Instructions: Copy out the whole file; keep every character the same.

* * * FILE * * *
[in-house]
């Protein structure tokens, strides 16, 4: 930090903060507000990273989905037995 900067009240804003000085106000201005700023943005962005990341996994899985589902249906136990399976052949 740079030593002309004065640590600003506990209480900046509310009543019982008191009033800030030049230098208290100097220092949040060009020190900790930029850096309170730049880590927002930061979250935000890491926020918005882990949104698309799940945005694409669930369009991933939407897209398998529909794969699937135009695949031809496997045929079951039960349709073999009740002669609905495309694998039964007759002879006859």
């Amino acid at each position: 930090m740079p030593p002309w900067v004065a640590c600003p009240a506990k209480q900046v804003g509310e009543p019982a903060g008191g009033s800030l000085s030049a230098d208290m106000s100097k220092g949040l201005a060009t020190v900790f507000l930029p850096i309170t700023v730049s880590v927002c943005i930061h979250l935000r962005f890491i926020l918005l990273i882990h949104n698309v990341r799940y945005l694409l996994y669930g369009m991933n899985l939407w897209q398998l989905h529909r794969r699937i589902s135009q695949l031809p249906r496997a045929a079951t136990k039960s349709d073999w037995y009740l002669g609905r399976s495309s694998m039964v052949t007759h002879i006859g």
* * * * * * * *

[in-house]
């Protein structure tokens, strides 16, 4: 930090903060507000990273989905037995 900067009240804003000085106000201005700023943005962005990341996994899985589902249906136990399976052949 740079030593002309004065640590600003506990209480900046509310009543019982008191009033800030030049230098208290100097220092949040060009020190900790930029850096309170730049880590927002930061979250935000890491926020918005882990949104698309799940945005694409669930369009991933939407897209398998529909794969699937135009695949031809496997045929079951039960349709073999009740002669609905495309694998039964007759002879006859």
């Amino acid at each position: 930090m740079p030593p002309w900067v004065a640590c600003p009240a506990k209480q900046v804003g509310e009543p019982a903060g008191g009033s800030l000085s030049a230098d208290m106000s100097k220092g949040l201005a060009t020190v900790f507000l930029p850096i309170t700023v730049s880590v927002c943005i930061h979250l935000r962005f890491i926020l918005l990273i882990h949104n698309v990341r799940y945005l694409l996994y669930g369009m991933n899985l939407w897209q398998l989905h529909r794969r699937i589902s135009q695949l031809p249906r496997a045929a079951t136990k039960s349709d073999w037995y009740l002669g609905r399976s495309s694998m039964v052949t007759h002879i006859g």